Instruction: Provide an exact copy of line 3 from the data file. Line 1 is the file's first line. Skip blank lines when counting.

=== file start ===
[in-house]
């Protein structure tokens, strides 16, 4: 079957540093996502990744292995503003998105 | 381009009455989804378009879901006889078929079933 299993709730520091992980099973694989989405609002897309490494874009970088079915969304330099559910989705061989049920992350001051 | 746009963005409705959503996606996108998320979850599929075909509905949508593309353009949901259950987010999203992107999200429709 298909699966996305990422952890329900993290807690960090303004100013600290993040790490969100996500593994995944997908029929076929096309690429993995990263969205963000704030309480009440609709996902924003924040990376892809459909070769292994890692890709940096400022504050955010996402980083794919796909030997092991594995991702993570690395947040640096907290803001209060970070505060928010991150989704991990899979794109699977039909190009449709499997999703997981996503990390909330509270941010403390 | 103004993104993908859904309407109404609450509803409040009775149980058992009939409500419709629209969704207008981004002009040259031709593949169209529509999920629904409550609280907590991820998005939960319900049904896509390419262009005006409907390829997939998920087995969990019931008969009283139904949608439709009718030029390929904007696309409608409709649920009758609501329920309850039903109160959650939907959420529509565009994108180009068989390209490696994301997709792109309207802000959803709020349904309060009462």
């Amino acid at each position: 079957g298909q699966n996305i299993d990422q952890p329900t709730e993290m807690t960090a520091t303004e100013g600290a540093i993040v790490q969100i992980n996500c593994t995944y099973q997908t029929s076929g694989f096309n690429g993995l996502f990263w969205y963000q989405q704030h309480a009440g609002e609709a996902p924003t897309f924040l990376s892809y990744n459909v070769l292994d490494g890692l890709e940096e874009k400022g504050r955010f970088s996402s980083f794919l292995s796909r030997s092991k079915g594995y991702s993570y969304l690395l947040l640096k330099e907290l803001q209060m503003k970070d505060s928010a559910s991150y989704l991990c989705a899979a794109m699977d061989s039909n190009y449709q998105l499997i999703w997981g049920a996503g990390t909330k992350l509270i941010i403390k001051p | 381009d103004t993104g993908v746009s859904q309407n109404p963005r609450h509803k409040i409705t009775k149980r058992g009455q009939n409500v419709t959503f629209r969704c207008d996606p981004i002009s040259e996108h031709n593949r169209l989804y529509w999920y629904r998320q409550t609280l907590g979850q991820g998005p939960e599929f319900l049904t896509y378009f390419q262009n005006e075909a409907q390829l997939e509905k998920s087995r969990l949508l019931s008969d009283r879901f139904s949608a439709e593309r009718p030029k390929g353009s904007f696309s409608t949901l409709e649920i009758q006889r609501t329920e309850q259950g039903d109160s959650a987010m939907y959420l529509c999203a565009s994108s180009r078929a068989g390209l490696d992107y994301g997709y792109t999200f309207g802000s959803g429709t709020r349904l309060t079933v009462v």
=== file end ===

């Amino acid at each position: 079957g298909q699966n996305i299993d990422q952890p329900t709730e993290m807690t960090a520091t303004e100013g600290a540093i993040v790490q969100i992980n996500c593994t995944y099973q997908t029929s076929g694989f096309n690429g993995l996502f990263w969205y963000q989405q704030h309480a009440g609002e609709a996902p924003t897309f924040l990376s892809y990744n459909v070769l292994d490494g890692l890709e940096e874009k400022g504050r955010f970088s996402s980083f794919l292995s796909r030997s092991k079915g594995y991702s993570y969304l690395l947040l640096k330099e907290l803001q209060m503003k970070d505060s928010a559910s991150y989704l991990c989705a899979a794109m699977d061989s039909n190009y449709q998105l499997i999703w997981g049920a996503g990390t909330k992350l509270i941010i403390k001051p | 381009d103004t993104g993908v746009s859904q309407n109404p963005r609450h509803k409040i409705t009775k149980r058992g009455q009939n409500v419709t959503f629209r969704c207008d996606p981004i002009s040259e996108h031709n593949r169209l989804y529509w999920y629904r998320q409550t609280l907590g979850q991820g998005p939960e599929f319900l049904t896509y378009f390419q262009n005006e075909a409907q390829l997939e509905k998920s087995r969990l949508l019931s008969d009283r879901f139904s949608a439709e593309r009718p030029k390929g353009s904007f696309s409608t949901l409709e649920i009758q006889r609501t329920e309850q259950g039903d109160s959650a987010m939907y959420l529509c999203a565009s994108s180009r078929a068989g390209l490696d992107y994301g997709y792109t999200f309207g802000s959803g429709t709020r349904l309060t079933v009462v």